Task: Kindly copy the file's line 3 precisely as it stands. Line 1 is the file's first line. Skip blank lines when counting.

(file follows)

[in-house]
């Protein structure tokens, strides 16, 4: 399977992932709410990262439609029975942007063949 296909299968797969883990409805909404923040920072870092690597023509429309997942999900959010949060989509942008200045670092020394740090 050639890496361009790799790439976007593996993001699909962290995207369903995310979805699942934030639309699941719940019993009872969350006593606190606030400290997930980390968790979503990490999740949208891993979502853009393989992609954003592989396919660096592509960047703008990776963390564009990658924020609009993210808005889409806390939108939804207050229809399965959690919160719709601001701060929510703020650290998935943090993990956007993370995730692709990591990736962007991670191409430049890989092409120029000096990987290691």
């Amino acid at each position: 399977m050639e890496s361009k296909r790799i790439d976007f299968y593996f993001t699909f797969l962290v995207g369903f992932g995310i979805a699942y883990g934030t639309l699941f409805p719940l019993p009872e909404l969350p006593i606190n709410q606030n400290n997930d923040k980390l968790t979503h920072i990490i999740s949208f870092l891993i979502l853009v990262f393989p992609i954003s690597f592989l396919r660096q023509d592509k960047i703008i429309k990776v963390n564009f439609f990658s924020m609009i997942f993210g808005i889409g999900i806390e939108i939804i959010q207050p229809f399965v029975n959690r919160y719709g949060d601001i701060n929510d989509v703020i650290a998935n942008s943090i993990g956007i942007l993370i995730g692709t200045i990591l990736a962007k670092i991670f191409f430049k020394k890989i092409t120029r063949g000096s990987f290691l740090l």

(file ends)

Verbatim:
């Amino acid at each position: 399977m050639e890496s361009k296909r790799i790439d976007f299968y593996f993001t699909f797969l962290v995207g369903f992932g995310i979805a699942y883990g934030t639309l699941f409805p719940l019993p009872e909404l969350p006593i606190n709410q606030n400290n997930d923040k980390l968790t979503h920072i990490i999740s949208f870092l891993i979502l853009v990262f393989p992609i954003s690597f592989l396919r660096q023509d592509k960047i703008i429309k990776v963390n564009f439609f990658s924020m609009i997942f993210g808005i889409g999900i806390e939108i939804i959010q207050p229809f399965v029975n959690r919160y719709g949060d601001i701060n929510d989509v703020i650290a998935n942008s943090i993990g956007i942007l993370i995730g692709t200045i990591l990736a962007k670092i991670f191409f430049k020394k890989i092409t120029r063949g000096s990987f290691l740090l």